Saturday, September 29, 2007

The significance of the Spanish Downing Street Memo

The significance of the "revelation" that Saddam in '02 was potentially ready to leave Iraq lies more in the timeline of what Bush was saying about the prospect of war, shortly before the invasion. Click here to watch Olbermann discuss it with Jim Webb. Excerpt (Webb talking) below:
(On the Spanish “Downing Street” memos) There’s no real surprise there. If you look back at where the situation was in ‘02, I and General Tony Zinni and other people were saying that Iraq probably would have been sixth highest in terms of the threats to the United States. In fact, I wrote a piece in the Washington Post five years ago this month, basically saying “Do you really want to be in Iraq for the next 30 years?” and that these people have no exit strategy because they don’t intend to leave.

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Friday, September 28, 2007

In global warming we trust

To call someone a 'believer' is a very curious term of abuse in the context of climate change.

Leo Hickman - CiF.

"Climate change is just a religion. Why are you a believer in it?"

This question was put to me recently and I have to admit that I spluttered a little when trying to answer it. Not because I doubt for one moment that climate change is real - and predominantly being caused by the actions of our species - but because it struck home to me that some people have so much disdain and hatred about "this climate change obsession" that they see its "believers" in much the same way that Richard Dawkins sees the believers of the world's religions - without a shred of rationality or logic to justify their unwavering faith.

But to call someone a "believer" is a very curious term of abuse in the context of climate change (although religion is a convenient metaphor as it allows "non-believers" to continue their argument by saying they don't like being "preached at"). After all, climate change is a reality utterly drunk on Dawkins' favourite tipple - peer-reviewed science. But then again the "believers" have their own odd riposte, too, in that they often like to accuse those who don't sign up to the veracity of climate change as "deniers" - a term dripping with an implicit reference to the Holocaust. Both "believer" and "denier" are ugly, clumsy phrases and, in my view, only act to further polarise what is becoming such an entrenched and spiteful debate.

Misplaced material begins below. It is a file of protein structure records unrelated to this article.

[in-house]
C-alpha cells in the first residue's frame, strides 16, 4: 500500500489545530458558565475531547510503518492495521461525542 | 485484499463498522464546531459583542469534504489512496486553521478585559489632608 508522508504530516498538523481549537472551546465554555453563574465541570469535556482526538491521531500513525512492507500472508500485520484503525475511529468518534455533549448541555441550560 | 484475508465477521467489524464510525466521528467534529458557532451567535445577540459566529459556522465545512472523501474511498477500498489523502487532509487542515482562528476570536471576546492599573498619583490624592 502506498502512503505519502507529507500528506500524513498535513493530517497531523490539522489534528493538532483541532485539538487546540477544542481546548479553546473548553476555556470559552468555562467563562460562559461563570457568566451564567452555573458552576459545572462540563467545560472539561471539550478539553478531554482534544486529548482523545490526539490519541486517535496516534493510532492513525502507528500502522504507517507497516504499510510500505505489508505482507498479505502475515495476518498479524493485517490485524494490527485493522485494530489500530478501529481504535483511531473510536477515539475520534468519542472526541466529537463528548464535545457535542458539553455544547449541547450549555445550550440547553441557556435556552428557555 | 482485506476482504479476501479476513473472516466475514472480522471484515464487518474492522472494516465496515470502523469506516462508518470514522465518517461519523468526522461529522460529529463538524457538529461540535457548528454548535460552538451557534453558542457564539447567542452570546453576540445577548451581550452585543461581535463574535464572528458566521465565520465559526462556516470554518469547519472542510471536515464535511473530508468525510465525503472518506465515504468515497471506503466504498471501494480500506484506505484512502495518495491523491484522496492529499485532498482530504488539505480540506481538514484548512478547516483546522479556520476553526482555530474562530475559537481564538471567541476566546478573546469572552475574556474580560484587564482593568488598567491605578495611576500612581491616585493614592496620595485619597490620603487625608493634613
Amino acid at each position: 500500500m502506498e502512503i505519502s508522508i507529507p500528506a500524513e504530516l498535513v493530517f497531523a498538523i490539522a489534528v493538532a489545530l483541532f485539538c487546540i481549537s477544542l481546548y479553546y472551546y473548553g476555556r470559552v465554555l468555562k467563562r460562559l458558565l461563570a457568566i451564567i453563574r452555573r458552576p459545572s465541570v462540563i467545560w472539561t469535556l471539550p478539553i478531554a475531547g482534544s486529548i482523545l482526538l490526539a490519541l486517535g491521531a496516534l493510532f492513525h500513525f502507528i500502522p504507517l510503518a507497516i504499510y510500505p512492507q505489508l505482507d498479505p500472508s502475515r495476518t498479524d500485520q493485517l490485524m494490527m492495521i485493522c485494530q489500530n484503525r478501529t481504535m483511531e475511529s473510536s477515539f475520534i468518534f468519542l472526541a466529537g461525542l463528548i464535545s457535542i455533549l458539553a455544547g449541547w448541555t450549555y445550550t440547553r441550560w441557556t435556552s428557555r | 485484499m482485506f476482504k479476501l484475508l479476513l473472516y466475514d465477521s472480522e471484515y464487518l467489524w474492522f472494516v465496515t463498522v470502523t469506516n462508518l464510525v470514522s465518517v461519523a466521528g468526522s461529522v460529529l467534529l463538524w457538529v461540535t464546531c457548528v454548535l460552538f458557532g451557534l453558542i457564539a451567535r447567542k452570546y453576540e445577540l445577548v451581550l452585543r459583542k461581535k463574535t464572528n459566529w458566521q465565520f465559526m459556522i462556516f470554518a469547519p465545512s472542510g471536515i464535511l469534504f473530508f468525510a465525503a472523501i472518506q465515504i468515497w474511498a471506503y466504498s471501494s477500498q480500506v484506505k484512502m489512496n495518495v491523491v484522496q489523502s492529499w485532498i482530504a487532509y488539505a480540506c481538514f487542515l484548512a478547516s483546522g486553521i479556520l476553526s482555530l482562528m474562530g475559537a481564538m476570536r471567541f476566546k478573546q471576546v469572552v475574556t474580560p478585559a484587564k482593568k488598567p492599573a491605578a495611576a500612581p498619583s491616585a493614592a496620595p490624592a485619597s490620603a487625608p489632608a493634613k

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But if it helps my questioner's argument then, yes, I am a believer. Just like I "believe" that gravity will cause an apple to fall to the ground. Just like I "believe" that the sun will rise again tomorrow morning. Does that, therefore, make me a "fanatic", as some have also said? (Again, it's an interesting term of abuse, because those that use it know full well what that term means in today's world.)

Well, I would never advocate that the book be closed on further scientific investigation into anything, but I do feel that the "do you believe or not" ever-cyclical debate, whipped up into a vitriolic frenzy by such name-calling, conveniently obscures the real debate: do we have faith in ourselves as a species to actually try and do anything - be it centred on mitigation or adaption - about climate change?

Now that's something that I sometimes struggle to keep believing in.

Bill Orally on Harlem Restaurants

The Giant HeadGoofy's at it again. Is the Giant Head a racist? Of course... He might not be a hater but he belongs to that typical soft-power Jim Crow variety of Whitey, the sort that inherently believes that blacks really have nothing but themselves to blame, because, well, innately they're, well... not white... You find this white superiority complex all over the West with regards to our attitudes to all non-whites, today most prominently with respect to Arabs. And Iraqis, Bill-O has indicated unequivocally, he doesn't like either. They lack that WASPish work ethos I guess. Bill, you're a buffoon. Only on Shox Noise...

From MediaMatters

During the September 19 edition of his nationally syndicated radio program, discussing his recent trip to have dinner with Rev. Al Sharpton at Sylvia's, a famous restaurant in Harlem, Bill O'Reilly reported that he "had a great time, and all the people up there are tremendously respectful," adding: "I couldn't get over the fact that there was no difference between Sylvia's restaurant and any other restaurant in New York City. I mean, it was exactly the same, even though it's run by blacks, primarily black patronship." Later, during a discussion with National Public Radio senior correspondent and Fox News contributor Juan Williams about the effect of rap on culture, O'Reilly asserted: "There wasn't one person in Sylvia's who was screaming, 'M-Fer, I want more iced tea.' You know, I mean, everybody was -- it was like going into an Italian restaurant in an all-white suburb in the sense of people were sitting there, and they were ordering and having fun. And there wasn't any kind of craziness at all." O'Reilly also stated: "I think black Americans are starting to think more and more for themselves. They're getting away from the Sharptons and the [Rev. Jesse] Jacksons and the people trying to lead them into a race-based culture. They're just trying to figure it out. 'Look, I can make it. If I work hard and get educated, I can make it."